The last week was a bit under a cloud. I always intend to get taxes done by the end of February, but usually find myself scrambling as the days climb into mid-March. Iâ€™m not sure why we itemize deductions any more â€“ royalties and outside writing income have been pretty underwhelming. But thereâ€™s something I find strangely enjoyable about looking through a yearâ€™s report on each account and seeing all the stuff I spend money on. I remember reading somewhere that Virginia Woolfâ€™s husband Leonard did not keep a diary, but his detailed records of household expenses could be considered just as revealing. Tons and tons of takeout – thatâ€™s what my ledger shows for the past year.
Feeling â€“ Stop Asian Hate
Iâ€™m feeling so alarmed and heartbroken. Really feeling the pain of friends and people I look up to in the wider community as they talk about what theyâ€™re going through, their fears, and their experiences. Inadequate though my little gesture is, itâ€™s still worth saying I stand with AAPI against Asian Hate.
I have lately been really into â€œ1491â€ by Navy Blue, which I heard on Pitchforkâ€™s â€œBest New Musicâ€ on Spotify.
Also been listening to â€œMoonwalking in Calabasasâ€ from DDG with Blueface, Drakeâ€™s Scary Hours 2 (great to work to, since it feels vaguely auto-pilot). And for something completely different (thanks to one of my brotherâ€™s playlists), Iâ€™ve been playing a lot of soft rock from Ambrosia.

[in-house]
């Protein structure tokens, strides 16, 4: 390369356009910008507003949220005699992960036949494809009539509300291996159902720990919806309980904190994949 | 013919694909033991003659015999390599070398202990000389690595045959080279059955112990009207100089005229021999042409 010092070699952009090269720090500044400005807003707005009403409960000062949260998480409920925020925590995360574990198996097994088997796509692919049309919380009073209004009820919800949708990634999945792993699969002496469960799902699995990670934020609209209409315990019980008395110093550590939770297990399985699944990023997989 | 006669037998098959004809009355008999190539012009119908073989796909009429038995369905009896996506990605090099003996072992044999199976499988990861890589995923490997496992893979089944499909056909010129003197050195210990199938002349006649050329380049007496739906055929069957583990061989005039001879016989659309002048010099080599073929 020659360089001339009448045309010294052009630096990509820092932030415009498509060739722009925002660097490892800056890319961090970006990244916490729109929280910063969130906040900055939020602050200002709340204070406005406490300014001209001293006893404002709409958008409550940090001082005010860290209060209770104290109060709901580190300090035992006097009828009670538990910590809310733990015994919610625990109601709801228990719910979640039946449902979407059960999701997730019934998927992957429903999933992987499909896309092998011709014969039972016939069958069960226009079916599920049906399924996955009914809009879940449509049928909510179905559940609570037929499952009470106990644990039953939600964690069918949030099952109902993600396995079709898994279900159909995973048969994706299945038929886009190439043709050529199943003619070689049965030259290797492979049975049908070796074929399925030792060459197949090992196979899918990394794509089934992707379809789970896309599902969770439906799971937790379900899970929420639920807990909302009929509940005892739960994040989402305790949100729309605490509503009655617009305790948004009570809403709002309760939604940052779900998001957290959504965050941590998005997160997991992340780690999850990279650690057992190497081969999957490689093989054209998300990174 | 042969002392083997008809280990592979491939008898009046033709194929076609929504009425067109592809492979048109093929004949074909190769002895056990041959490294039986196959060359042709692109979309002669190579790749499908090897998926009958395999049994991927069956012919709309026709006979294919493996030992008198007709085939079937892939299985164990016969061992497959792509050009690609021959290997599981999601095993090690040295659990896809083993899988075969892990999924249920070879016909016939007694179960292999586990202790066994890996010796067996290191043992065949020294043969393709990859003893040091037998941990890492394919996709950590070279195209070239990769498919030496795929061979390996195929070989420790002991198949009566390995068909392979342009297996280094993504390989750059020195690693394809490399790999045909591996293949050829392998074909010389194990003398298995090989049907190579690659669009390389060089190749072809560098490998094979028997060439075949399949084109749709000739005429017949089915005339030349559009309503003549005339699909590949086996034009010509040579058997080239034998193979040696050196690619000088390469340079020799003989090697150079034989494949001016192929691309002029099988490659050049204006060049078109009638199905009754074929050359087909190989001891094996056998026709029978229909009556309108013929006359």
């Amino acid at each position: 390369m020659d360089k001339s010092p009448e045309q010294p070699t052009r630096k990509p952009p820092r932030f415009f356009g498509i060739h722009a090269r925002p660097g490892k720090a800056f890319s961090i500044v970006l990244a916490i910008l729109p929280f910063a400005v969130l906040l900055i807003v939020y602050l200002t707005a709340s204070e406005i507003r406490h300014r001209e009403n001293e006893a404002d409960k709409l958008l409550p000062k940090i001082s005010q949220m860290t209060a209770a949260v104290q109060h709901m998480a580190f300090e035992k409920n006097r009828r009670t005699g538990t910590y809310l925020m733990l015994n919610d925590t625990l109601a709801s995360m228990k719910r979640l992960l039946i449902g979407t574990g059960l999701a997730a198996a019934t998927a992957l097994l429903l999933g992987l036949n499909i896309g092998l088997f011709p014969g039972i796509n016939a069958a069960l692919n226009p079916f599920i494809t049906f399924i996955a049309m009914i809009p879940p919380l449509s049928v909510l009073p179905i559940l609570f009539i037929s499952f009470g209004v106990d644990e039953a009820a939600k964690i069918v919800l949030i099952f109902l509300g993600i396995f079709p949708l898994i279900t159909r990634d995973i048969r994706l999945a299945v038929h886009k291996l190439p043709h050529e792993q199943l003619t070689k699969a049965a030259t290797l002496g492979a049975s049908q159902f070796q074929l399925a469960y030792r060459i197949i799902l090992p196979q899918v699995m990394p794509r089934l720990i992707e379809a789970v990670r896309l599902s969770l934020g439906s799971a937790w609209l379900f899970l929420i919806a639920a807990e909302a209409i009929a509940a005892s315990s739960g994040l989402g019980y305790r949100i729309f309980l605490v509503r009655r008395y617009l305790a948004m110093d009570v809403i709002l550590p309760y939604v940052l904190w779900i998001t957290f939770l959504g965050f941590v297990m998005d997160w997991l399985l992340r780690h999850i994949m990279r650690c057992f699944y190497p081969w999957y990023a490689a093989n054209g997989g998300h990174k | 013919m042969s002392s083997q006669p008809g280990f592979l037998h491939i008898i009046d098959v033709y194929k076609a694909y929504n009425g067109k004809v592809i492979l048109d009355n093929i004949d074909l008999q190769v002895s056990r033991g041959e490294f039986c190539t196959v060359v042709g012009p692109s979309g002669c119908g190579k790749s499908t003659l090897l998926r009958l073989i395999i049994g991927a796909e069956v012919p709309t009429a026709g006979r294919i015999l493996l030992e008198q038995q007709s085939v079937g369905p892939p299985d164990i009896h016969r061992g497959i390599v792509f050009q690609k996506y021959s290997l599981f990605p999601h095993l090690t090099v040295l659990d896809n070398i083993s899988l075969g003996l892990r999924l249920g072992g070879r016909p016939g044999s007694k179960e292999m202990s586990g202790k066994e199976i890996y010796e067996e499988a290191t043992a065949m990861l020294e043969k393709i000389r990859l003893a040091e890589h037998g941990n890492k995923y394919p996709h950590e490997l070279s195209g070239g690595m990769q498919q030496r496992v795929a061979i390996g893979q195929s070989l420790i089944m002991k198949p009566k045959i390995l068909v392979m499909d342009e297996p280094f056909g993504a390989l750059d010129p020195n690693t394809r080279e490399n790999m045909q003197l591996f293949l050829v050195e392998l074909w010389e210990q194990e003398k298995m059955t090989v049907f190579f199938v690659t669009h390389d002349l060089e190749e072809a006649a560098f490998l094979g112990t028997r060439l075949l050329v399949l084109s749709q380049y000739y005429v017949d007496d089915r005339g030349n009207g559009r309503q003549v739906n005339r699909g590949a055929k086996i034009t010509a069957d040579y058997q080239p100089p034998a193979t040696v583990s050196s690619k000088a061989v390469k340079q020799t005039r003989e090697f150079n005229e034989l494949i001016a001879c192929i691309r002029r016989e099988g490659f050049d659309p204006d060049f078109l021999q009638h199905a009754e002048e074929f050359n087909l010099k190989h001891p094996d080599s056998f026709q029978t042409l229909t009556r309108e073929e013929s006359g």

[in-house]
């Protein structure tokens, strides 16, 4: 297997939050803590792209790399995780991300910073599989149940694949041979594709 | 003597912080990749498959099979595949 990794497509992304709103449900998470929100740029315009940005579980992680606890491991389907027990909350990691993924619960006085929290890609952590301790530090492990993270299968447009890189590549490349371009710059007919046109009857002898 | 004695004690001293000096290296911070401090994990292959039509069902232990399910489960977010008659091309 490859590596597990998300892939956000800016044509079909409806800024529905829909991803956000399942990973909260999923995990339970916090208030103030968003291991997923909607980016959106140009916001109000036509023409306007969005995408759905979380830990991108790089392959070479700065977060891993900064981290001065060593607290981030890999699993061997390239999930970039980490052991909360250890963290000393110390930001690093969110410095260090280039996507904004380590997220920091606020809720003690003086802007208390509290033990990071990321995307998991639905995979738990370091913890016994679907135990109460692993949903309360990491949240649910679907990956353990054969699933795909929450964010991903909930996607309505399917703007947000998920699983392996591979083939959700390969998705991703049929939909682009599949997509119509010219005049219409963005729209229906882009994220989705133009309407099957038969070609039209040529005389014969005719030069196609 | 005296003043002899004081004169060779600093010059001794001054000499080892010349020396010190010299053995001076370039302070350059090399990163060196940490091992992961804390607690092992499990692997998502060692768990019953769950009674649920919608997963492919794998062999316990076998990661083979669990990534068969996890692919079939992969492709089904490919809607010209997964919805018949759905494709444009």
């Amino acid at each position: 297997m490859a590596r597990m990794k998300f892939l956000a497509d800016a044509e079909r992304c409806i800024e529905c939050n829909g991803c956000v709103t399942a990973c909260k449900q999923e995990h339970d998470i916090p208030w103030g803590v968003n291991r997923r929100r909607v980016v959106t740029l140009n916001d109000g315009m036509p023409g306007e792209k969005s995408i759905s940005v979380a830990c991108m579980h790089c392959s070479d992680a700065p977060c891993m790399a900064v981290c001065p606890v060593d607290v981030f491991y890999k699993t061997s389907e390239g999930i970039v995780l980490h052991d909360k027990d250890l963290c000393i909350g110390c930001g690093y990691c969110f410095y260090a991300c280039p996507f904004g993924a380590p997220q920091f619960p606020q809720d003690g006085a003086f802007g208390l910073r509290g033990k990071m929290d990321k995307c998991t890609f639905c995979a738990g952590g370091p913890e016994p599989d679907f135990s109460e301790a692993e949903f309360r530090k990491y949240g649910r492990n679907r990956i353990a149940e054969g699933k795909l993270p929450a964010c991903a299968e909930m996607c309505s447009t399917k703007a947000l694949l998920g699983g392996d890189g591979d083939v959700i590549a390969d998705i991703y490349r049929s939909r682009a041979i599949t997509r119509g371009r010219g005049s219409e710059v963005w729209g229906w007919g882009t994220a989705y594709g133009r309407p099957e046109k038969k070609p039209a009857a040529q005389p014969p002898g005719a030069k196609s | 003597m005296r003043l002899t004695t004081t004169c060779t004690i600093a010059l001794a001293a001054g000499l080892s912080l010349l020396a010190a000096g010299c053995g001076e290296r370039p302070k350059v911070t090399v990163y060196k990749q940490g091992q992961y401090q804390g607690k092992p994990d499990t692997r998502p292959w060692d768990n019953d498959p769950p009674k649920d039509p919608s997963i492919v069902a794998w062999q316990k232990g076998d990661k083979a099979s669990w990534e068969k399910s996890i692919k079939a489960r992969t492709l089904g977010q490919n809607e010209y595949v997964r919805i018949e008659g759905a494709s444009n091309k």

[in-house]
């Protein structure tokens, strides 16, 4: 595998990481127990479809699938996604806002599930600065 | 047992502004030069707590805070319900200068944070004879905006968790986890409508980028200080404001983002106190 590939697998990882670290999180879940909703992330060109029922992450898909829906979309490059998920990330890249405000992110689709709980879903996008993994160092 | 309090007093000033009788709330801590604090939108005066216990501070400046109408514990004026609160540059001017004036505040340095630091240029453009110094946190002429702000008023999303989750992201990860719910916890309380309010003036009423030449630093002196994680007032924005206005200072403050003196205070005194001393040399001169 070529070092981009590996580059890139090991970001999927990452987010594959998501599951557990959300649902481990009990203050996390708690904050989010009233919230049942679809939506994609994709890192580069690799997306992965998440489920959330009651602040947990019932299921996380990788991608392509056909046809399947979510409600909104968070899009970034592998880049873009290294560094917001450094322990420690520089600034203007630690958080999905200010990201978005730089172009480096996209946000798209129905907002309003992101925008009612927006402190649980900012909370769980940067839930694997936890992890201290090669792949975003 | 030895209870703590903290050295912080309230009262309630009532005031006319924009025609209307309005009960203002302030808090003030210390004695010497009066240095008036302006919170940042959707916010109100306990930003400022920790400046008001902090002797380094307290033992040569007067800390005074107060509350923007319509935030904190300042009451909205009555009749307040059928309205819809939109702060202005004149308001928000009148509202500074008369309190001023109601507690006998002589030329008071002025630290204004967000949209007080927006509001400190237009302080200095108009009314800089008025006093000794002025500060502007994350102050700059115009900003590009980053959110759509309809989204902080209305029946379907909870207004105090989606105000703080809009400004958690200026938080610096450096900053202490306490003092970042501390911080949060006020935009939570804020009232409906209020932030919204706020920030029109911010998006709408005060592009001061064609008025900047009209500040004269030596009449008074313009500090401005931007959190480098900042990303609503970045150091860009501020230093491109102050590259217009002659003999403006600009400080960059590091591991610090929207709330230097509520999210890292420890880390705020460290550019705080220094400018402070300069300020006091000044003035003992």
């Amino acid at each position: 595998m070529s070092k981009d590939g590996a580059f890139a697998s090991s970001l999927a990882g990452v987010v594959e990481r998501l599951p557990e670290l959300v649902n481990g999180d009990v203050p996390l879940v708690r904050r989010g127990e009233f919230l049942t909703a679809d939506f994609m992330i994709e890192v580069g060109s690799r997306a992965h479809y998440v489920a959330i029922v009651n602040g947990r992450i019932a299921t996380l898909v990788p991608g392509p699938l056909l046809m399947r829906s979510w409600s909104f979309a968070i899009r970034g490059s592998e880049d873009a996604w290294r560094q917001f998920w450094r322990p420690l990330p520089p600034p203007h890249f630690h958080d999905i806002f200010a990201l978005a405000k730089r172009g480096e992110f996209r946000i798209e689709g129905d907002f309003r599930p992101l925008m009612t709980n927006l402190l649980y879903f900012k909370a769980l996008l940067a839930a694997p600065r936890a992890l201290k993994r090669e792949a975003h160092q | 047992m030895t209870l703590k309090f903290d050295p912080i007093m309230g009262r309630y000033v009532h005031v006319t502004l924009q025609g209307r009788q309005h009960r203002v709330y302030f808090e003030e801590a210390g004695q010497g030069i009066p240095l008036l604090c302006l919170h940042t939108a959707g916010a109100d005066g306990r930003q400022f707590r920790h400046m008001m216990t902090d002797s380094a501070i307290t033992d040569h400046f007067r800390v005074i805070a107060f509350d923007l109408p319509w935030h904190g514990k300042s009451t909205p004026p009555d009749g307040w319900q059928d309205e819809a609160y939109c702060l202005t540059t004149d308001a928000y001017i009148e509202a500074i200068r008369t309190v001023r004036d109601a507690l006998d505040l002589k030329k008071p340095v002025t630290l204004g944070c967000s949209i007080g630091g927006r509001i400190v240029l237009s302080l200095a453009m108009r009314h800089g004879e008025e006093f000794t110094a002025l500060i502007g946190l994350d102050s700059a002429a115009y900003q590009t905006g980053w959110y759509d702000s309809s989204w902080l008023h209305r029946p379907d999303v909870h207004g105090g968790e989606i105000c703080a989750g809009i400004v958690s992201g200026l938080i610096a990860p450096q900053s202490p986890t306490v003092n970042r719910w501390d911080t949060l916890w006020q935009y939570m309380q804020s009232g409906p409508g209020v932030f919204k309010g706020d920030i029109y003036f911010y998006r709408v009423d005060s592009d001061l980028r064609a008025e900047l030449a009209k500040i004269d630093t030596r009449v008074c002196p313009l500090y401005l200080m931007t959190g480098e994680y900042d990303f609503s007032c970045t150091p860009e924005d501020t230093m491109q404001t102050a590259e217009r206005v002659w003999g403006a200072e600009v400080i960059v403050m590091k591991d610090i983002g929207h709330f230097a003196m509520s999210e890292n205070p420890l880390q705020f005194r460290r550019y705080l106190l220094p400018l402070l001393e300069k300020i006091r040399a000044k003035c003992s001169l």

Judas and the Black Messiah. Aside from just being a super compelling story, this movie had some of my favorite actors. Iâ€™ll watch just about anything with Lakeith Stanfield in it. And Jesse Plemons reminds me of Philip Seymour Hoffman â€“ mesmerizing no matter what heâ€™s doing. Dominique Fishback was new to me, but I have a feeling sheâ€™s only getting started. This movie has a great soundtrack, too, with one song, “Deep Gully” by the Outlaw Blues Band, which I had never heard of but instantly recognized from something more my era, Cypress Hillâ€™s â€œWhen the Shit Goes Down.â€
The Eighth Detective by Alex Pavesi. Enjoyable, terrifyingly clever, with some very talented pastiche of Golden Age detective novels. I can see this being very satisfying if you enjoy puzzle mysteries and the gorgeous island setting doesnâ€™t hurt, either. Iâ€™m in awe of this kind of plotting and twisting, especially since Iâ€™m terrible at it.
Took a great walk with friends along Wildcat Creek Trail on a moody Sunday afternoon. We saw cows, got rained on, and I made very minor contributions to a discussion of the current NBA season.
Not very much because of taxes, absolute squalor in the house, and hiking commitments. But I did find this odd note on my phone: what you learn about characters from how they act when they try to fight the fact that their world has changed. Now if only I can go back forensically into my thoughts and figure out which character I was thinking of and what I meant by this.